Everything you need to know about the London Eye
Updated: Sep 28, 2021
What is London Eye famous for?
Unquestionably one of the "must go" places when visiting London, the London Eye, originally nicknamed the Millennium Wheel, is Europe's tallest cantilevered observation wheel located on the South Bank of the River Thames in London.
Every year, the “big Ferris wheel in London” attracts over 3 million visitors, which makes it the most popular paid tourist attraction in Great Britain. The London Eye used to be the highest public viewing point over London until 2013 when The Shard was inaugurated. Its 72nd floor offered a 245-metre-high (804 ft) observation deck, overtaking the London Eye.
How high off the ground is the London Eye?
Being 135 metres (443 ft) tall, and with a diameter of 120 metres (394 ft), back in 2000 when it opened to the public, the Eye was the world's tallest Ferris wheel, but in 2006 it was surpassed by the Star of Nanchang, located in Nanchang, China.
Currently, it’s the fourth-largest Ferris wheel in the world, although technically, it’s not even a giant rotating Ferris wheel because it’s supported by an A-frame only on one side and its carriages don’t hang low. For science’s sake, it’s a giant cantilevered observation wheel.
What's the history of the London Eye?
In 1993 the Great Britain’s Architecture Foundation and The Sunday Times sponsored a competition for a new London landmark in honour of the new millennium and the so-called “London Ferris wheel” was the entry submitted by Julia Barfield and David Marks of Marks Barfield Architects.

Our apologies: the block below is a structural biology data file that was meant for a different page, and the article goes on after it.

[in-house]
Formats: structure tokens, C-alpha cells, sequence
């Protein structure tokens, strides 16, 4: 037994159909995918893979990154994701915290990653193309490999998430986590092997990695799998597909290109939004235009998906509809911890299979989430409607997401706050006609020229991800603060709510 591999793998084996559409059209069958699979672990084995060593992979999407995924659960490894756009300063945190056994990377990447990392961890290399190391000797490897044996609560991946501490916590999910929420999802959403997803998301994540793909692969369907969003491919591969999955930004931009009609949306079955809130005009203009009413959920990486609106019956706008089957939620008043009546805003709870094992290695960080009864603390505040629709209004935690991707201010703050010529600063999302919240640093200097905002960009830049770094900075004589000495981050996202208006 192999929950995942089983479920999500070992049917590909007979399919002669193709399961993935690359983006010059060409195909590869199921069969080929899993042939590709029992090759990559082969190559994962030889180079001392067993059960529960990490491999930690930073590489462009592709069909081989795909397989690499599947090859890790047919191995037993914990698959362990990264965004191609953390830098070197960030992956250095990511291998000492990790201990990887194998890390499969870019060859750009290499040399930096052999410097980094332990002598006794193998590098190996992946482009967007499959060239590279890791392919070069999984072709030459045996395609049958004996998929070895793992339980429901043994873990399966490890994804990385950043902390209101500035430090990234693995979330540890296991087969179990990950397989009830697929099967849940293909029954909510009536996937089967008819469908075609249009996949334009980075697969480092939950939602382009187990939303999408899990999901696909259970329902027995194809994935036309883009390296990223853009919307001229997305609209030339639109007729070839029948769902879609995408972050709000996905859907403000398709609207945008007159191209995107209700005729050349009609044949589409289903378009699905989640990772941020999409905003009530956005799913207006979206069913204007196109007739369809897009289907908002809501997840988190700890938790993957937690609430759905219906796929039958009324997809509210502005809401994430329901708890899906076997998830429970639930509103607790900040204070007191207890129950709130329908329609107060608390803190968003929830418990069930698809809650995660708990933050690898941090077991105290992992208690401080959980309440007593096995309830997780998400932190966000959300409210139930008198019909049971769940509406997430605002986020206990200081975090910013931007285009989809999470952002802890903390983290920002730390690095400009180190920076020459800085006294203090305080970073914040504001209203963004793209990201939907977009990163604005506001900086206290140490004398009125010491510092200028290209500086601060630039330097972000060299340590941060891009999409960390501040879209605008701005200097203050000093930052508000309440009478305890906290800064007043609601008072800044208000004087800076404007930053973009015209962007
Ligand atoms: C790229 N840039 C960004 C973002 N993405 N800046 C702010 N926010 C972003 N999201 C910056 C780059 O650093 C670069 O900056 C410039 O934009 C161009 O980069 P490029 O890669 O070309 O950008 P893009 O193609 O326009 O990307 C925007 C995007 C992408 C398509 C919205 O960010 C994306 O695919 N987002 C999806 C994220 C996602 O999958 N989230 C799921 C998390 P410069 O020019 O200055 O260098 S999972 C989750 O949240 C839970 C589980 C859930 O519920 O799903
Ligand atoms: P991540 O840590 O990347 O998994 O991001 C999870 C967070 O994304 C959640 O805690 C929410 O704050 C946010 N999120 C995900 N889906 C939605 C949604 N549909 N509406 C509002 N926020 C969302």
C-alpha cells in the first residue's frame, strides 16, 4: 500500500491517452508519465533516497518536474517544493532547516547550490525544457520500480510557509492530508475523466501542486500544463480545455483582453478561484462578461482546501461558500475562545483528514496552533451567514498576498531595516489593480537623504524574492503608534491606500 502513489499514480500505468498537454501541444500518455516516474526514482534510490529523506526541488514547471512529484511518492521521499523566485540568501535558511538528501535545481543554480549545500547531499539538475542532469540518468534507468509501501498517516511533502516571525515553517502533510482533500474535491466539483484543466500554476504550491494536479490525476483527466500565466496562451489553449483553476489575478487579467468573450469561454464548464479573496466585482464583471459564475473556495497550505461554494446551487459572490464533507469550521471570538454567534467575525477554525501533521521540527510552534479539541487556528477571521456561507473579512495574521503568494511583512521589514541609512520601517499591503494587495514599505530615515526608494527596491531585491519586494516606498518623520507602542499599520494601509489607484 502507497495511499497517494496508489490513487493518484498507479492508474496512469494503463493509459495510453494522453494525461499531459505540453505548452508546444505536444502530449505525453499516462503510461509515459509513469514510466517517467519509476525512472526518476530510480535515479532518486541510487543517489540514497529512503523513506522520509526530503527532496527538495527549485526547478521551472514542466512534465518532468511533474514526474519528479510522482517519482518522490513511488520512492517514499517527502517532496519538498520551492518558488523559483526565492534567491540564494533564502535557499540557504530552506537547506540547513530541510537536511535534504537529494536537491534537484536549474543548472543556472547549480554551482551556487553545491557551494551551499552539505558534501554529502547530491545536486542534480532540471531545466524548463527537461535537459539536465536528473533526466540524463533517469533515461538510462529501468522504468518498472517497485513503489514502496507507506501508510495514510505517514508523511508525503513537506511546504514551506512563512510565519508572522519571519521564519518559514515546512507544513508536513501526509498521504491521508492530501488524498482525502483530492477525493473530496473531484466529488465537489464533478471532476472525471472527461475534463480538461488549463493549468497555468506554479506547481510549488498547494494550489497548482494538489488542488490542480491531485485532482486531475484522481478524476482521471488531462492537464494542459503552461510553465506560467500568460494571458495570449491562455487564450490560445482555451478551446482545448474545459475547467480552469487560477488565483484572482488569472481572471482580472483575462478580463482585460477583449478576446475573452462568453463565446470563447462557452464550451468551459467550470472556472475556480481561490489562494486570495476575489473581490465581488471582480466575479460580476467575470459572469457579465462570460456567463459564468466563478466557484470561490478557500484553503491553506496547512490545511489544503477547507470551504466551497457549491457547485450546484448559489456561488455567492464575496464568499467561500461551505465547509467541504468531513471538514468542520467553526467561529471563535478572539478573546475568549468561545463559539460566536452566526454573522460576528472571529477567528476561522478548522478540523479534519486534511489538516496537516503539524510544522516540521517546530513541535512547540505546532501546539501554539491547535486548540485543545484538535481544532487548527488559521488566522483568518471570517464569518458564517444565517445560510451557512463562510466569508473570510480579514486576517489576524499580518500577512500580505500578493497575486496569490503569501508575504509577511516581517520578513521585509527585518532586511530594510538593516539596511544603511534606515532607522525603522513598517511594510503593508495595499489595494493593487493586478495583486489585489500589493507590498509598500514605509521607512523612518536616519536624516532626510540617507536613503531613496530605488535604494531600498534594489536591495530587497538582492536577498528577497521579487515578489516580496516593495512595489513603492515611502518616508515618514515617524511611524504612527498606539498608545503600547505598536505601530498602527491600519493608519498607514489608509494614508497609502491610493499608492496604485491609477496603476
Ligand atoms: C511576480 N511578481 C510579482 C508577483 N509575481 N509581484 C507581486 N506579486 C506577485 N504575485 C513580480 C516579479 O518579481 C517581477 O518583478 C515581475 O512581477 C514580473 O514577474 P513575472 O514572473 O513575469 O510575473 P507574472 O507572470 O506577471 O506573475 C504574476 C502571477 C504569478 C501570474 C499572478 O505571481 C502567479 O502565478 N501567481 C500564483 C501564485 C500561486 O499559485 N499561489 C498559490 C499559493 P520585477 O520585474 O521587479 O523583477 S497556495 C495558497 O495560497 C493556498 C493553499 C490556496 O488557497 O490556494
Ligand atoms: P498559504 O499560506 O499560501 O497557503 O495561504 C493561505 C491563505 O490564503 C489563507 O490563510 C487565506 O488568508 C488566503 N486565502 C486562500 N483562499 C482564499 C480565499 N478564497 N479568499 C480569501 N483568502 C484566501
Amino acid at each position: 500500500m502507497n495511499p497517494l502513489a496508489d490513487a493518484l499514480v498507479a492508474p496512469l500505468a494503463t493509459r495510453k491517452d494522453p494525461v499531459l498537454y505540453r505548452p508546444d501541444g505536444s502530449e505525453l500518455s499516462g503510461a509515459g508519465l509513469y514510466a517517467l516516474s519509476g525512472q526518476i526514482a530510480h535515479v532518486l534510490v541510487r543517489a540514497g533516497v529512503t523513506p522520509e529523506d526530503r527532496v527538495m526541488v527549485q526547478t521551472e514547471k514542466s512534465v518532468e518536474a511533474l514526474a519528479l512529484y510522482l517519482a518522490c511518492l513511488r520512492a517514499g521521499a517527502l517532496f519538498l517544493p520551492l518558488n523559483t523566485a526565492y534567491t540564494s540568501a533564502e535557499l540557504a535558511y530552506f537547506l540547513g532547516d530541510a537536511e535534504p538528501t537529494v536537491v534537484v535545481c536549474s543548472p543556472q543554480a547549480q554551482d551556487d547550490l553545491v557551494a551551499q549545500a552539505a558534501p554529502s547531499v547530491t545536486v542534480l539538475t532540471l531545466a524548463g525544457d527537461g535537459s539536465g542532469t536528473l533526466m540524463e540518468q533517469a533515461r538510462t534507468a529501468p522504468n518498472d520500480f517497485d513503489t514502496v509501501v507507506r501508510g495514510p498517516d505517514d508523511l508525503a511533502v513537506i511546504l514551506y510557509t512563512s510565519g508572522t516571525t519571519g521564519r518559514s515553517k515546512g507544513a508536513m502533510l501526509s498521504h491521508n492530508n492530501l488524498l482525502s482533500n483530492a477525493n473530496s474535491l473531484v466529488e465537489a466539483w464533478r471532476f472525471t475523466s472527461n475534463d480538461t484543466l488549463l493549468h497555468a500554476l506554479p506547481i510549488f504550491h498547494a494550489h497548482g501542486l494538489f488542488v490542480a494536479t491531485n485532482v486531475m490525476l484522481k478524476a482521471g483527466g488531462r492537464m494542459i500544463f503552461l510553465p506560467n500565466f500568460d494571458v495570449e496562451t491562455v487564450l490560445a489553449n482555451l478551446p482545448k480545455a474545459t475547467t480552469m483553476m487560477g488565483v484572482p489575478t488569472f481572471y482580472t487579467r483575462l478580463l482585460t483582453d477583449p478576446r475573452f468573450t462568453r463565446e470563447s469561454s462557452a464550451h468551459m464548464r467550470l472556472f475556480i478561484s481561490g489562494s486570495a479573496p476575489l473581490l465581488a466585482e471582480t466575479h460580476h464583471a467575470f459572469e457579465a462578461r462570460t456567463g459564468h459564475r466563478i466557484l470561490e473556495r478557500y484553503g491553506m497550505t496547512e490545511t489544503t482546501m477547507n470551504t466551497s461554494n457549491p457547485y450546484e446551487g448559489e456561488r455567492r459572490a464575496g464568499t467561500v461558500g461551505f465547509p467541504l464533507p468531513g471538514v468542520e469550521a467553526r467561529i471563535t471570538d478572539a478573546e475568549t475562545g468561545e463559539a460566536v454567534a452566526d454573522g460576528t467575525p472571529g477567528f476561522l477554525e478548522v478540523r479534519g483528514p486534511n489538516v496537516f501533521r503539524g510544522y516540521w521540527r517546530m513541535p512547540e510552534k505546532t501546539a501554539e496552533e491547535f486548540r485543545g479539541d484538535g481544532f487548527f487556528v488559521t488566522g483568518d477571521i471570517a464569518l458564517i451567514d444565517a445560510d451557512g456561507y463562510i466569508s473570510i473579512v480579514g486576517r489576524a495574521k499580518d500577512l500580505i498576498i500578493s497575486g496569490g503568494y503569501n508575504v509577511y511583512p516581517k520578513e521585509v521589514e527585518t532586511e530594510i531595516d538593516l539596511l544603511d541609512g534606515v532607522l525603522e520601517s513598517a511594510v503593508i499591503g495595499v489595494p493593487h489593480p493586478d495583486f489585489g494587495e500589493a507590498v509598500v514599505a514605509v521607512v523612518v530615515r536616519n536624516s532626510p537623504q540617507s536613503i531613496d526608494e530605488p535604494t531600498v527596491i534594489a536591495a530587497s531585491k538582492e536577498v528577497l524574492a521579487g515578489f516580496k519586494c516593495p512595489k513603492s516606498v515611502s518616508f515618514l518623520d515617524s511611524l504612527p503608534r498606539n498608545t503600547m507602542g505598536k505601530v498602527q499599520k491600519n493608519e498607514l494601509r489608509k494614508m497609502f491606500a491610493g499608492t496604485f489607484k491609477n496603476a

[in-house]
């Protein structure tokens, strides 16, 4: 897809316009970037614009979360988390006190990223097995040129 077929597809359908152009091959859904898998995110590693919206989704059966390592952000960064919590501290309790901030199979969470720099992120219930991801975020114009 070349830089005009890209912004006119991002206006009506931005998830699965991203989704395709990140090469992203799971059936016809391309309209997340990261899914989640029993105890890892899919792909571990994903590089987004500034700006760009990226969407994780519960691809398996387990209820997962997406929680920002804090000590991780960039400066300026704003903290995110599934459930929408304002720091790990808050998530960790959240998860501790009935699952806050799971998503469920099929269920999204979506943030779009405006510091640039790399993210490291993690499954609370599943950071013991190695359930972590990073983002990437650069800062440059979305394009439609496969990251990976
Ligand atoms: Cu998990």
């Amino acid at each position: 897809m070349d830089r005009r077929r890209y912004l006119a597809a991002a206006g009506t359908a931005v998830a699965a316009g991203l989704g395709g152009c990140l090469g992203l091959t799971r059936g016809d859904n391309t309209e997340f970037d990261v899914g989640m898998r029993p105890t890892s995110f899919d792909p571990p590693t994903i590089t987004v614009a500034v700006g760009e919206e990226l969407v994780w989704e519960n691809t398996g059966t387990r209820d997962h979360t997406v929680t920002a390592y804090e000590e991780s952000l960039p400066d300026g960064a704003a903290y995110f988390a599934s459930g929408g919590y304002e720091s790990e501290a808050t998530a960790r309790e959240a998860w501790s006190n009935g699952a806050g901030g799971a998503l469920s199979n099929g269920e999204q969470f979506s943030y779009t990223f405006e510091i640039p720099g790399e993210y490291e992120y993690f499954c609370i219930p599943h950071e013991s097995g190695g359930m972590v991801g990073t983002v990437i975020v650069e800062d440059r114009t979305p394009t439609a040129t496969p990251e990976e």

No winner was declared at that time, but this didn’t stop visionaries Barfield and Marks from finding a way to push their bold project onto our capital’s skyline. Said and done. They soon found the perfect site and obtained much of the funding from British Airways.
Construction was initiated in 1998. Few visitors know that the wheel was assembled horizontally over the Thames river, before being pulled in the current vertical position.
Although the official opening ceremony took place on December 31, 1999, it only admitted its first paying passengers on March 9, 2000.
Why 32 capsules? What does the London Eye symbolize?
The 32 ovoid cabins that carry tourists from all over the world are called “capsules,” and their number hints at the 32 boroughs that constitute Greater London, together with the City of London. Each of London Eye's air-conditioned, high-tech glass passenger capsules weighs over 10 tonnes and has a capacity of 25 people. As they rest on motorized mounts, they’re designed to remain upright as the wheel turns.
How long are you on the London Eye for?
If you’re wondering “How long does the London Eye take?,” a complete London Eye rotation takes about 30 minutes. The approx. 0.26 m/s circumferential speed is perfect for giving tourists an ever-changing perspective of London. Since one capsule can accommodate 25 visitors at one time, this means that within an hour, almost 1600 people enjoy this amazing attraction.
Did you know that…?
The London Eye was initially planned to be dismantled after five years, but its massive popularity turned it into a spectacular staple of the London skyline.
The decorative LED lighting system was added in 2006, marking the wheel’s stunning presence even after dark.
The Eye's 32 capsules are numbered from one to 33 to avoid number 13 and skip from 12 straight to 14.
Is the London Eye worth it?